The Value of Intangibles

I recently read a post in Leslie Gaines – Ross’s blog that she ( was sent a report in intangible assets (customer loyalty, know-how, talent, patents, innovativeness, leadership, reputation, ideas, etc.). The report is written by the Institute of Practitioners in Advertising and underscores the importance of intangible assets in the 21st century.

As the report rightly says, "Intangible value is the issue of the decade." She writes and I quote:

  • Intangibles make up 78% of the market value of the Fortune 500, 72% of the value of the FTSE 350 and 35% of the market of all listed companies worldwide.
  • In 1955, tangible assets accounted for nearly 80% of the value of non-financial businesses; by 2005 that figure fell to just over 50%.
  • The value of intangibles has tripled over the past 30 years.
  • Some sectors are more dependent on intangibles than others – Media (91% intangibles); Pharmaceuticals (89%); Food, Retail and Telecom; Oil and Gas; Banking. Those more dependent on tangibles include Insurance; Electricity; Automotive and Manufacturing.
  • The country with the largest proportion of intangible assets is Switzerland (probably because of Roche and Novartis), followed by India, U.S., U.K., and Canada.

These amazing facts once again prove the importance of reputation and the need to manage it well. CEO’s and other top leaders are increasingly held accountable for managing reputation and making sure no harm comes to it. For this very reason, CEOs receive more of the blame for any reputation erosion (Weber Shandwick’s research just found this to be the case).

Leslie Gaines-Ross goes on to write in her blog that “Reputation could become the fourth bottom line”.

Perhaps it will be in companies favour if they start to look at how other large organisations such as Fed-Ex and SAB Miller manage their reputations.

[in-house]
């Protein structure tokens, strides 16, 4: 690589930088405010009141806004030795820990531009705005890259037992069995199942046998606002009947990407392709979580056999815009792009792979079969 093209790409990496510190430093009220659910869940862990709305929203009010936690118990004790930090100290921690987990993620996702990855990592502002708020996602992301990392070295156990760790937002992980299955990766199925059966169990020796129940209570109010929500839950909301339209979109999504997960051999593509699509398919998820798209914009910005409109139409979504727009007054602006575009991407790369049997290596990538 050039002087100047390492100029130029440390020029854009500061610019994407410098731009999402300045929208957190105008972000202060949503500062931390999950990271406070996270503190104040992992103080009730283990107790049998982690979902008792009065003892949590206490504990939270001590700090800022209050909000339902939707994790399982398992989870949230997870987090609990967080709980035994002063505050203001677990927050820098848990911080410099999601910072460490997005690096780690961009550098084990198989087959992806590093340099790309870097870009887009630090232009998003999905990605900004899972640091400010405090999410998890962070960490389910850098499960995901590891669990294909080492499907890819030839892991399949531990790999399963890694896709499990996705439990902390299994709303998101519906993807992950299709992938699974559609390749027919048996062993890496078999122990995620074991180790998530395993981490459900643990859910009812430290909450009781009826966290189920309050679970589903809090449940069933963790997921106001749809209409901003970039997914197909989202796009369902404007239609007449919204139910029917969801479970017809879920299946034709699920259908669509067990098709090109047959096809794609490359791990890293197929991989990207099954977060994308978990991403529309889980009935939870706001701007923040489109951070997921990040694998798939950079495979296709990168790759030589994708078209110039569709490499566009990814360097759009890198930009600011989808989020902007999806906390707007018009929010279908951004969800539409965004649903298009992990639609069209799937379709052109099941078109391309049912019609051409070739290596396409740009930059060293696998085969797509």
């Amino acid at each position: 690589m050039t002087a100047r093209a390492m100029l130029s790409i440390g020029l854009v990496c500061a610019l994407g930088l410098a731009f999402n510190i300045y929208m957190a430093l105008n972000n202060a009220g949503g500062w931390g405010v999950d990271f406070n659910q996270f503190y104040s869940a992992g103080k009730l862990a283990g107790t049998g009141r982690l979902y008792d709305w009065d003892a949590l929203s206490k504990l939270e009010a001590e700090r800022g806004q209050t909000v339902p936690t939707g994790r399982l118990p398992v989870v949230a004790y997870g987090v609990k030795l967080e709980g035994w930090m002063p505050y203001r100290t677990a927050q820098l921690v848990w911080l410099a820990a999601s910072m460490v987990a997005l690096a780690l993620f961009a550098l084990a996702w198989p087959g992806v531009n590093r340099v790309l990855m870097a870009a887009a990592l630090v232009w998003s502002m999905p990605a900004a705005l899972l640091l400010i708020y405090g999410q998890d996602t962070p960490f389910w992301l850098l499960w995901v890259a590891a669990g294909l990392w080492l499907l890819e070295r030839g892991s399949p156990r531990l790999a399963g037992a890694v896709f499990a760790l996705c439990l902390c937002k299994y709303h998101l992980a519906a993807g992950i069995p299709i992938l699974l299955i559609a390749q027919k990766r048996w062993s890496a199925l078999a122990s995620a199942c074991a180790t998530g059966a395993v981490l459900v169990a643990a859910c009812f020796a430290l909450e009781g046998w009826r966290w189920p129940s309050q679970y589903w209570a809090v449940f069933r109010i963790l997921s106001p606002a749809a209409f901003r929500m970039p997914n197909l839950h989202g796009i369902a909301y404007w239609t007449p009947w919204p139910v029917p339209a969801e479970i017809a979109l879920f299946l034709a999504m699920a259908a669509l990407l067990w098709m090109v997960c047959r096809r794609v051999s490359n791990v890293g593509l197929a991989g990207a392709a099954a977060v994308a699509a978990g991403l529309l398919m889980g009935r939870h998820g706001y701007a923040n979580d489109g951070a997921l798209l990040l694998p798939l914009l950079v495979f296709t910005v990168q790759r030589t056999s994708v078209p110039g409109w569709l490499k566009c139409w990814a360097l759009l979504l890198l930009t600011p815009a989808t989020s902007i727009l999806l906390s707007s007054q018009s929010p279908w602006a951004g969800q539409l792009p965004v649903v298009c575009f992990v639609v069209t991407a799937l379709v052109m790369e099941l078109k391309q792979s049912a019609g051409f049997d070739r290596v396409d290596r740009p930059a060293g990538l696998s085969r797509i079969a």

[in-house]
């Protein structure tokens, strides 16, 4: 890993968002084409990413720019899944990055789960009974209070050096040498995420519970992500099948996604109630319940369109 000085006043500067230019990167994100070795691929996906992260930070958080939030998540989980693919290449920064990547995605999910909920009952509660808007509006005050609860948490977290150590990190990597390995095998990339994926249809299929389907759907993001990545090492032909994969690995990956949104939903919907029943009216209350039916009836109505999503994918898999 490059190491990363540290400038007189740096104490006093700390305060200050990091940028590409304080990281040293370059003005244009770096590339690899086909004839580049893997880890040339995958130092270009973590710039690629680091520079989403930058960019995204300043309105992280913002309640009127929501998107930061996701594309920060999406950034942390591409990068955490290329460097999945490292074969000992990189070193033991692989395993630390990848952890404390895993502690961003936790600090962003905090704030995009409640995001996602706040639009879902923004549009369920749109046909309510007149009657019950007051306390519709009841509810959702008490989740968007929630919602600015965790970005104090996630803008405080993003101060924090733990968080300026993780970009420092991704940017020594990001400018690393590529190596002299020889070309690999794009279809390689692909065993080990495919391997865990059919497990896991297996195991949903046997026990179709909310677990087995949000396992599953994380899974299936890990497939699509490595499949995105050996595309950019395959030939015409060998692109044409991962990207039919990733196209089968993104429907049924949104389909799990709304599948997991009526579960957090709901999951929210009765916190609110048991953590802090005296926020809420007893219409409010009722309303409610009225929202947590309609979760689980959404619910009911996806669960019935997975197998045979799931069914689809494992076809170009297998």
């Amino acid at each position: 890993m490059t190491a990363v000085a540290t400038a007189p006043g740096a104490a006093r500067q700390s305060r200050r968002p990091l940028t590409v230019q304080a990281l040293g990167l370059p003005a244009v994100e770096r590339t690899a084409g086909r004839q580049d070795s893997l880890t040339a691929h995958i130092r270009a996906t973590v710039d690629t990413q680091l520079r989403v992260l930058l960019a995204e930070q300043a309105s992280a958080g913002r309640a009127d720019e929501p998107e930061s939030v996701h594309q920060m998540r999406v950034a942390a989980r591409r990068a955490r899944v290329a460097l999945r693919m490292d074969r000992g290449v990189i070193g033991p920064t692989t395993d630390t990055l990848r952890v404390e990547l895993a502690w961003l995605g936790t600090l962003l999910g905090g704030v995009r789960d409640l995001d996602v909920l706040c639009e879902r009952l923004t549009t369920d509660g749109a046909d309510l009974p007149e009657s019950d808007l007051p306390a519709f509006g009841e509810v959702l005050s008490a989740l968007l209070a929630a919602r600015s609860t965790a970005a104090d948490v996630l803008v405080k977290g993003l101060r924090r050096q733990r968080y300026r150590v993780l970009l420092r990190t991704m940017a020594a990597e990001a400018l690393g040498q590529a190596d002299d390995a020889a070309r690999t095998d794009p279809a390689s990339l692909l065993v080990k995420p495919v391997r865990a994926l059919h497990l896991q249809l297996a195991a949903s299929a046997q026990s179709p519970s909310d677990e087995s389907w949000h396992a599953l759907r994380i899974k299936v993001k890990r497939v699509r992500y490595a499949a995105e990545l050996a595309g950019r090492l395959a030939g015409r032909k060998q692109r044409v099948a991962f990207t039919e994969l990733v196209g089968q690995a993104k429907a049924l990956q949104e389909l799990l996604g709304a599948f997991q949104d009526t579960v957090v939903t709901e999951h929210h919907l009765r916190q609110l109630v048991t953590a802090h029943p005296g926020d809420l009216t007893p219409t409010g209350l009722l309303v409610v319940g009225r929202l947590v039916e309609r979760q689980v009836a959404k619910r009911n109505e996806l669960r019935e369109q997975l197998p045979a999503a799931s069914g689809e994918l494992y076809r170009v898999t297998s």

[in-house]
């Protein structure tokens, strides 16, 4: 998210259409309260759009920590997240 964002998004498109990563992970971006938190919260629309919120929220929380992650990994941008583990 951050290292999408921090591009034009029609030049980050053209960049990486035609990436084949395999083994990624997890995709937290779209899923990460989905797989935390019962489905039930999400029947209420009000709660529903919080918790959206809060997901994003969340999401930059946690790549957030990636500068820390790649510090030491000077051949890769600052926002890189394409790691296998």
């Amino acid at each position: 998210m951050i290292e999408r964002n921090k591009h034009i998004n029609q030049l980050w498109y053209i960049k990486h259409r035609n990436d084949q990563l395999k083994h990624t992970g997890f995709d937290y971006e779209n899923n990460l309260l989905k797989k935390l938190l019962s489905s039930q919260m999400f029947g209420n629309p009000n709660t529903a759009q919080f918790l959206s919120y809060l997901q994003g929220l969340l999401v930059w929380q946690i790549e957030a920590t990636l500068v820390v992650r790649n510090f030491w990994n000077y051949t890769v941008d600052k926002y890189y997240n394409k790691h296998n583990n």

SABMiller plc, one of the world’s leading brewers, recently announced the appointment of Michael Farr as Head of Reputation and Corporate Communications for the Group, effective 01 March 2007. This is a newly created position at the company.

Reporting to Sue Clark, Corporate Affairs Director SABMiller plc, based in the UK, Michael will direct the development and positioning of SABMiller’s reputation across global stakeholder groups. He will be responsible also for a number of key activities to build the company’s corporate brand.

Michael will head a team which will also be responsible for SABMiller’s e-communications strategy, the production of corporate publications, events and hospitality activities and will also direct and develop the positioning of SABMiller with the company’s 70,000 employees across the group.

Commenting on the appointment, SABMiller’s Corporate Affairs Director Sue Clark said: “In creating this new position, SABMiller has given full acknowledgement to the fact that our reputation is one of our key assets. Michael is ideally placed to bring his expertise in the important areas of reputation and brand management to the group’s global operations.

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